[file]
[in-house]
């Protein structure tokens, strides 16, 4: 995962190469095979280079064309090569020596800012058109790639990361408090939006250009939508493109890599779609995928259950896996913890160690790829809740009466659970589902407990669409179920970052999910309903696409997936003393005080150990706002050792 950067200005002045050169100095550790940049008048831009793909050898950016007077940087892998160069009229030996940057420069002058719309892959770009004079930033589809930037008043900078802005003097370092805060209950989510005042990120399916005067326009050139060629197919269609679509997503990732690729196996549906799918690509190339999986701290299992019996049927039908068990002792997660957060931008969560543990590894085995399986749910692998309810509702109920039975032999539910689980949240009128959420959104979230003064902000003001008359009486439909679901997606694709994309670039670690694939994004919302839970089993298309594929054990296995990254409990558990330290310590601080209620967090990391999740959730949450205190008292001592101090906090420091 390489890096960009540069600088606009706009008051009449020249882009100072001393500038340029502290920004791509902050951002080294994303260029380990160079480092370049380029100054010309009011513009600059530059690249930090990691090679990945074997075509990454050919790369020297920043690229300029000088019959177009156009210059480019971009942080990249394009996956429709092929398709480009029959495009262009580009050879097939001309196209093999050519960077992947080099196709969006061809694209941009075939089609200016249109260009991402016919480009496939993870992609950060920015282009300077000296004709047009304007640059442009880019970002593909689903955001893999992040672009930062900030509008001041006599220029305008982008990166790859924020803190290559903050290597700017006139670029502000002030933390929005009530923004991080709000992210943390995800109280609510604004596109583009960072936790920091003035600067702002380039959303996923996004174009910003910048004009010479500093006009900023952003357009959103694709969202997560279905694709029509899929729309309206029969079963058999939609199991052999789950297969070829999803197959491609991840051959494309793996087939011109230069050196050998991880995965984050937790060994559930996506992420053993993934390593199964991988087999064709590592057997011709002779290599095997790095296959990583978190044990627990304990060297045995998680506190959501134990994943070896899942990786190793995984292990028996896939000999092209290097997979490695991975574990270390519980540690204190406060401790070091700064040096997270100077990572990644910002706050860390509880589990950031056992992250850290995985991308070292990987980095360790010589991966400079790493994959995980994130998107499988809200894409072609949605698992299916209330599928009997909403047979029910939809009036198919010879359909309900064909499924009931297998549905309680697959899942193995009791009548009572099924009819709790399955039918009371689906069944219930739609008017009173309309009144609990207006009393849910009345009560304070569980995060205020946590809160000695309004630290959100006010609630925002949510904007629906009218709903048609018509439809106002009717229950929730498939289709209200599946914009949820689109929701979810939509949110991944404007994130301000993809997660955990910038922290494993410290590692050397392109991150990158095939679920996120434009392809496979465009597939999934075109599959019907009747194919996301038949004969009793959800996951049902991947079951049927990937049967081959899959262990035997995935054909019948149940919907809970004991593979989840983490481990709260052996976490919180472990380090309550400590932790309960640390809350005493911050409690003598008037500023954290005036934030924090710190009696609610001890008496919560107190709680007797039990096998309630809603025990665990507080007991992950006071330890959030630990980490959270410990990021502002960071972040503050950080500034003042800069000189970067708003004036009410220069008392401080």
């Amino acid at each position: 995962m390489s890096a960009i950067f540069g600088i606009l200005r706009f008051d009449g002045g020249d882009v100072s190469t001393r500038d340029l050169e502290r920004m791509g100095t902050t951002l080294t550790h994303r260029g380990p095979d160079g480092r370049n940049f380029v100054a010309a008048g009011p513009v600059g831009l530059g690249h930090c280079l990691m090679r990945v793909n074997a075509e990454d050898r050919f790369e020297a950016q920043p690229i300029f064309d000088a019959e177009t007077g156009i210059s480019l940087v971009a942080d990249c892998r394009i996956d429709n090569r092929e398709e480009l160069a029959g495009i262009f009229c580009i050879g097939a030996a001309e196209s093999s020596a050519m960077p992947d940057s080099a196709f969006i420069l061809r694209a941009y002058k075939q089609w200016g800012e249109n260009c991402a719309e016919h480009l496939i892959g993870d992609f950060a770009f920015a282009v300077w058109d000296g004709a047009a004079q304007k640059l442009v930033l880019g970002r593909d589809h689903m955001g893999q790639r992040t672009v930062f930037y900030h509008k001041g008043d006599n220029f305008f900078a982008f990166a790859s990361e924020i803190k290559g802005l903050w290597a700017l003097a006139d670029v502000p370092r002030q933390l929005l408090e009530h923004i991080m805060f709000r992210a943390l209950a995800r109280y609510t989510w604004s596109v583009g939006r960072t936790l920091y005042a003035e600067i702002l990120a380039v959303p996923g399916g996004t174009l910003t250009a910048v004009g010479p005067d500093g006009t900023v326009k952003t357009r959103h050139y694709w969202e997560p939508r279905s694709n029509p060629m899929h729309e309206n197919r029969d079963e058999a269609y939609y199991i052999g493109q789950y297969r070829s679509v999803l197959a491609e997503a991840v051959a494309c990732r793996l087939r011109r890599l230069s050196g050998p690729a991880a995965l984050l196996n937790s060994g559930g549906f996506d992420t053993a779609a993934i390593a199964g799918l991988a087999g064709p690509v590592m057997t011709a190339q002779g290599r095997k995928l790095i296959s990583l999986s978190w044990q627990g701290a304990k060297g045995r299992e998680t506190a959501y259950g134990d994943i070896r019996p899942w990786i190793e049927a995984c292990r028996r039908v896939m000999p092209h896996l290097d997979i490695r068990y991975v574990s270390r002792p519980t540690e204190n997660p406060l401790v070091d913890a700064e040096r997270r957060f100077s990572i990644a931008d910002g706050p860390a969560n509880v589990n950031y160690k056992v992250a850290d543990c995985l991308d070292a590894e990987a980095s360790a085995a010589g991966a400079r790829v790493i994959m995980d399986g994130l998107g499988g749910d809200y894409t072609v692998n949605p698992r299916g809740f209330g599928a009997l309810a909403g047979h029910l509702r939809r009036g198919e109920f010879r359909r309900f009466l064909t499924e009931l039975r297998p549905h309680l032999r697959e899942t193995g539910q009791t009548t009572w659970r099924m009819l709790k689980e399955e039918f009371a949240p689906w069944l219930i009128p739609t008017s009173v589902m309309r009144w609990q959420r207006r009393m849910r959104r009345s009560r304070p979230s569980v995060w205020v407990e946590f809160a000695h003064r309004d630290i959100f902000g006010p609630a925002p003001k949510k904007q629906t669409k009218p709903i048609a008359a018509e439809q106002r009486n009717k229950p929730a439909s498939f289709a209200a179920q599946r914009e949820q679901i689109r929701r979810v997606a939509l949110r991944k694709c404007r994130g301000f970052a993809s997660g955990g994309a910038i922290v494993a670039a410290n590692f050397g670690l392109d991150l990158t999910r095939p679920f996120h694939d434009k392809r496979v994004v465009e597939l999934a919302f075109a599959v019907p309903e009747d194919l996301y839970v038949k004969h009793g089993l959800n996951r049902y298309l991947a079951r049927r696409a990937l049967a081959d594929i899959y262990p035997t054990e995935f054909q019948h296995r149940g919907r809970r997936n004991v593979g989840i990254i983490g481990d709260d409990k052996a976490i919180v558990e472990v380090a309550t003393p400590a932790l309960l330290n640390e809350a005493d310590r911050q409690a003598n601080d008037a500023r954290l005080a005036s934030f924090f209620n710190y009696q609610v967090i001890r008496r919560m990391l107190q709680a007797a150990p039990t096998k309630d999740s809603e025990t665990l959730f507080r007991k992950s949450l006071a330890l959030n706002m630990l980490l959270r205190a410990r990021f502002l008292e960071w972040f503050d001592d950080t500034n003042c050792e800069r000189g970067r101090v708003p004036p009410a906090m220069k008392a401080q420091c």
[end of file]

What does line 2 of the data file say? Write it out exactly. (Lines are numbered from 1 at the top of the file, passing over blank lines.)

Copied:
């Protein structure tokens, strides 16, 4: 995962190469095979280079064309090569020596800012058109790639990361408090939006250009939508493109890599779609995928259950896996913890160690790829809740009466659970589902407990669409179920970052999910309903696409997936003393005080150990706002050792 950067200005002045050169100095550790940049008048831009793909050898950016007077940087892998160069009229030996940057420069002058719309892959770009004079930033589809930037008043900078802005003097370092805060209950989510005042990120399916005067326009050139060629197919269609679509997503990732690729196996549906799918690509190339999986701290299992019996049927039908068990002792997660957060931008969560543990590894085995399986749910692998309810509702109920039975032999539910689980949240009128959420959104979230003064902000003001008359009486439909679901997606694709994309670039670690694939994004919302839970089993298309594929054990296995990254409990558990330290310590601080209620967090990391999740959730949450205190008292001592101090906090420091 390489890096960009540069600088606009706009008051009449020249882009100072001393500038340029502290920004791509902050951002080294994303260029380990160079480092370049380029100054010309009011513009600059530059690249930090990691090679990945074997075509990454050919790369020297920043690229300029000088019959177009156009210059480019971009942080990249394009996956429709092929398709480009029959495009262009580009050879097939001309196209093999050519960077992947080099196709969006061809694209941009075939089609200016249109260009991402016919480009496939993870992609950060920015282009300077000296004709047009304007640059442009880019970002593909689903955001893999992040672009930062900030509008001041006599220029305008982008990166790859924020803190290559903050290597700017006139670029502000002030933390929005009530923004991080709000992210943390995800109280609510604004596109583009960072936790920091003035600067702002380039959303996923996004174009910003910048004009010479500093006009900023952003357009959103694709969202997560279905694709029509899929729309309206029969079963058999939609199991052999789950297969070829999803197959491609991840051959494309793996087939011109230069050196050998991880995965984050937790060994559930996506992420053993993934390593199964991988087999064709590592057997011709002779290599095997790095296959990583978190044990627990304990060297045995998680506190959501134990994943070896899942990786190793995984292990028996896939000999092209290097997979490695991975574990270390519980540690204190406060401790070091700064040096997270100077990572990644910002706050860390509880589990950031056992992250850290995985991308070292990987980095360790010589991966400079790493994959995980994130998107499988809200894409072609949605698992299916209330599928009997909403047979029910939809009036198919010879359909309900064909499924009931297998549905309680697959899942193995009791009548009572099924009819709790399955039918009371689906069944219930739609008017009173309309009144609990207006009393849910009345009560304070569980995060205020946590809160000695309004630290959100006010609630925002949510904007629906009218709903048609018509439809106002009717229950929730498939289709209200599946914009949820689109929701979810939509949110991944404007994130301000993809997660955990910038922290494993410290590692050397392109991150990158095939679920996120434009392809496979465009597939999934075109599959019907009747194919996301038949004969009793959800996951049902991947079951049927990937049967081959899959262990035997995935054909019948149940919907809970004991593979989840983490481990709260052996976490919180472990380090309550400590932790309960640390809350005493911050409690003598008037500023954290005036934030924090710190009696609610001890008496919560107190709680007797039990096998309630809603025990665990507080007991992950006071330890959030630990980490959270410990990021502002960071972040503050950080500034003042800069000189970067708003004036009410220069008392401080």